China suspends lawyers’ licenses

Representatives of dissidents are targeted

By Ariana Eunjung Cha
Washington Post / June 28, 2009
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BEIJING - In the five years since it was founded, the Yitong Law Firm has established itself as one of the country’s fiercest human rights advocates. It represented Hu Jia, the dissident who spoke out against the Tiananmen Square crackdown and on behalf of HIV/AIDS patients; Chen Guangcheng, the blind activist who exposed forced abortions; and hundreds of others its lawyers felt had been wrongly imprisoned.

Its success rate isn’t stellar - it has won at most 60 percent of its cases. But in a country where rule of law is still a work in progress and calling for democracy is often treated as a crime against the state, Yitong and other human rights firms have spoken out for people who otherwise would have been silenced.

Those days may be over.

Since the beginning of 2009 - a sensitive year filled with anniversaries of uprisings - the Chinese government has been forcing human rights law firms such as Yitong to shut down.

Formally, there is no crackdown; no police are swooping in to seize files or send attorneys en masse to labor camps. Instead, Beijing is simply using its administrative procedures for licensing lawyers and law firms, declining to renew the annual registrations, which expired May 31, of those it deems troublemakers. Human rights groups say dozens of China’s best defense attorneys have effectively been disbarred.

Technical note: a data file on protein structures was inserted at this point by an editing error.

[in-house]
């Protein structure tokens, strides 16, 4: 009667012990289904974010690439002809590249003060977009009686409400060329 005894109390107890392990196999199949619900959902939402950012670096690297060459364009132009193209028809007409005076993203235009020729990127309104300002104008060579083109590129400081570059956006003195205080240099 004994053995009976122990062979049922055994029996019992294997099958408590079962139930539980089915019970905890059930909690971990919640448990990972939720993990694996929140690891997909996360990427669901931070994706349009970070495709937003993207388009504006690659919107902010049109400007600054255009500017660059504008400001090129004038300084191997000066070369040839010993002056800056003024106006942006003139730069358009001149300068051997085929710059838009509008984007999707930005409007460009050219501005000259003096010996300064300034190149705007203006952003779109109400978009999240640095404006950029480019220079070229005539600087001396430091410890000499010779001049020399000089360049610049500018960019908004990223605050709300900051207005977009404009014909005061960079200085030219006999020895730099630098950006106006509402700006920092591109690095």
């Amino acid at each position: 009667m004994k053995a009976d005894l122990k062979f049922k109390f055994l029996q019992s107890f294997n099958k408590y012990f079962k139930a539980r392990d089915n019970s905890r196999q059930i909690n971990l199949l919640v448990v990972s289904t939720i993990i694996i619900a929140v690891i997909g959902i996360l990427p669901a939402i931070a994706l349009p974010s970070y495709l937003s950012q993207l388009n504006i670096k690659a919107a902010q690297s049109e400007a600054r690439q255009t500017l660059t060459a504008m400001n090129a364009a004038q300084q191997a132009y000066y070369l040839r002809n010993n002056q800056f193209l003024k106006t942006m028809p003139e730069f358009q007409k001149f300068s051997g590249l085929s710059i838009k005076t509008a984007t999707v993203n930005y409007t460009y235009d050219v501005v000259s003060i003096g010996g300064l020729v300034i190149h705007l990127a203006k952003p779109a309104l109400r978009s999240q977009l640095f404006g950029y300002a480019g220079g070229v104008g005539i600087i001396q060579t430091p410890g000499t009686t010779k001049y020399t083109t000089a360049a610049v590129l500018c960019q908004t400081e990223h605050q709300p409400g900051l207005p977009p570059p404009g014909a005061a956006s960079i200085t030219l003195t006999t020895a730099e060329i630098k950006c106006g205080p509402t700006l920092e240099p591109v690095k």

“It’s a collective strike,’’ said Cheung Yiuleung, a leader of the China Human Rights Lawyers Concern Group, an advocacy organization based in Hong Kong. “Compared with individual warnings, the annual check of licenses is more effective. . . . It has had a frightening effect on all lawyers on the mainland.’’

A few prominent lawyers have met with even harsher treatment. One has gone missing: Gao Zhisheng - who defended religious minorities such as members of Falun Gong and underground Christians, was a nominee for last year’s Nobel Peace Prize and whose family fled China and sought asylum in the United States in March - was taken by security agents from his home in Shaanxi Province Feb. 4 and has not been heard from since.

Several lawyers say they have been beaten en route to meetings with clients in human rights cases. Others have been detained, questioned, and put under house arrest for days or weeks.

In late May, 17 human rights attorneys whose licenses have been suspended signed an open letter saying authorities are engaging in the “full-scale repression of rights’’ of defense lawyers “to an unprecedented degree.’’

With high unemployment from factory closings because of the global economic crisis, China’s leaders have expressed concern that the sporadic outbreaks of social unrest in recent months might spread, and they have sought to keep those who might stir up dissent, such as human rights lawyers, under tight rein.

Their concerns are compounded by this year’s significant dates: the 50th anniversary of the Tibetan uprising that led to the Dalai Lama’s flight to India; the 20th anniversary of the Tiananmen Square massacre; and the first anniversary of protests over the shoddy construction that caused many deaths in last year’s Sichuan Province earthquake.

Attorneys whose licenses have not been renewed as of this month include Li Xiongbing, who represented victims of contaminated infant formula against the manufacturer Sanlu; Li Chunfu, who has been working on two cases involving wrongful death while in custody.